When the Covid-19 pandemic hit the country, the government shut down all learning institutions forcing them to adopt e-learning.
However, internet connectivity was a significant challenge. The Kenya Coast National Polytechnic (KCNP) quickly navigated the turbulence through technology, and currently, the national polytechnic has embraced blended learning (physical and online).
Through funding from the East African Skills for Transformation and Regional Integration Program, the national polytechnic developed a Sh8 million online Learning Managing System (LMS), supporting other institutions in the region to embrace online studies.
“We are the centre and pioneer of LMS in the region; eight institutions have embraced the online studies anchored on our programme. We realised many students come from humble backgrounds and could not afford smart gadgets, which hindered us from fully operating the LMS,” said the KCNP principal Ann Mbogo.
Training of trainers
The polytechnic also uses the system for training its trainers.
“We are developing content and uploading it online. With increased access to Tvet institutions, we have embraced blended learning to maximise virtual learning opportunities. We have outdoor benches for students to access Wi-Fi and learn whenever they are in the institution,” she said.
Ms Mbogo further said that KCNP has increased its enrolment of students, developed the competency-based education and training (CBET) curriculum and increased partnerships and collaboration with both regional and international training institutions. These include the Arab Academy for Science Technology and Marine Transport in Egypt, National Institute of Transport in Tanzania, China, among others.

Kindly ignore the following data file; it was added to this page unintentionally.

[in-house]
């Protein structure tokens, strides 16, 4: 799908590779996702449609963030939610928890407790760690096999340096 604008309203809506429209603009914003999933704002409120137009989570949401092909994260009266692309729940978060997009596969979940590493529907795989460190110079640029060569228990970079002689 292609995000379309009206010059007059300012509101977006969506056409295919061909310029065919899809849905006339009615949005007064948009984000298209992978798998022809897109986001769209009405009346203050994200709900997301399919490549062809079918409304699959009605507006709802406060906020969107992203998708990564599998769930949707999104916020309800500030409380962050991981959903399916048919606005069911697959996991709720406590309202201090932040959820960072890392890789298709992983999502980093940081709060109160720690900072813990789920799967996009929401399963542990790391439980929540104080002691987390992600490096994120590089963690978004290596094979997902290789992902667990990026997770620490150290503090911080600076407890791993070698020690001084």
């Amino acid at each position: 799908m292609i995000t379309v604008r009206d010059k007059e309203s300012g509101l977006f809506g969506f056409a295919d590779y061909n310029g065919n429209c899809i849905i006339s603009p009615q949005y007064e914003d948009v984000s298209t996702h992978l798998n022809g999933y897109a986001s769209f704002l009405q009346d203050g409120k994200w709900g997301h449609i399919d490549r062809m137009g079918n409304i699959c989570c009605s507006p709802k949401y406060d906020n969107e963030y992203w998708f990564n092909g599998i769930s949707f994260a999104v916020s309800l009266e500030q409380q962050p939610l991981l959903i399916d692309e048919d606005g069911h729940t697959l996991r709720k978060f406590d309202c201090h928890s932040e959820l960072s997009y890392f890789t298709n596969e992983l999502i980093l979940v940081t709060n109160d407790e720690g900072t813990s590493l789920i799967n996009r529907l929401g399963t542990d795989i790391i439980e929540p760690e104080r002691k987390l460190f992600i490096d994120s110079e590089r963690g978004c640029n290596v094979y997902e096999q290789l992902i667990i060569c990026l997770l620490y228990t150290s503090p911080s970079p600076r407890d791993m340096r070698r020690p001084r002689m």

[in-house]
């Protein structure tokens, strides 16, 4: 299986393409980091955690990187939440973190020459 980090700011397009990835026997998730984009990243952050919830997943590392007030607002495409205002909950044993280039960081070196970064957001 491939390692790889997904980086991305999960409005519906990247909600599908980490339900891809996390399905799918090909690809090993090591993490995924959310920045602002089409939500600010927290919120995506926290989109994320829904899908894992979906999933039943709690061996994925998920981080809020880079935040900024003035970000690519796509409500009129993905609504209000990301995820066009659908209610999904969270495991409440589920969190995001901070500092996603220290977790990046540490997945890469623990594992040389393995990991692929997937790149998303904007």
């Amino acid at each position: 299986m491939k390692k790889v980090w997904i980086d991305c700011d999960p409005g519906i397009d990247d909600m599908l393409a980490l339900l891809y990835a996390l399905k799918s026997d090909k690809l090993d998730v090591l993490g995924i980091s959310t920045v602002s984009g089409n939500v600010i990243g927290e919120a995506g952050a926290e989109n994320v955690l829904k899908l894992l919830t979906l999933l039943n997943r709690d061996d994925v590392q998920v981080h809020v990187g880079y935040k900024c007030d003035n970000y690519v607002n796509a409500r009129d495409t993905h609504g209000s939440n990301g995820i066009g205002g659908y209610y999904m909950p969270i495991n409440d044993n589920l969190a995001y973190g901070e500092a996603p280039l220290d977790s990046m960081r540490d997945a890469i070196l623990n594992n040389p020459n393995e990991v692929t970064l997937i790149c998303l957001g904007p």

In 2019, KCNP was selected as a centre of excellence for training maritime and blue economy experts. The centre currently has courses in marine welding, cruise animation, sandblasting, mixology for professional bartenders, and pastry. Currently, the polytechnic offers courses between certificate and diploma. Short courses run from two to six months, while others take two years.
“We have increased partnerships and collaboration, which has seen us benchmark and strengthen our industrial advisory board. Where we couldn’t get the attachment for our students during the pandemic, we were able to do it internally. Our trainers have been exposed to the new technology in the industry to be in tandem with the global market,” she said.
The institution has around 7,449 trainers, 4,900 of them being males and 2,500 females. Many of its graduates work in cruise ships abroad and some at the beach hotels in the Coast region, with some opting to start their own businesses.
Ms Mbogo plans to introduce a course in driving, and the institution has already procured two vehicles and two motorbikes.
She is also establishing a marine transport and port logistics campus at Waa in Kwale County. The World Bank funds the Sh1.8 billion Regional Flagship Marine Transport and Port Logistics Centre project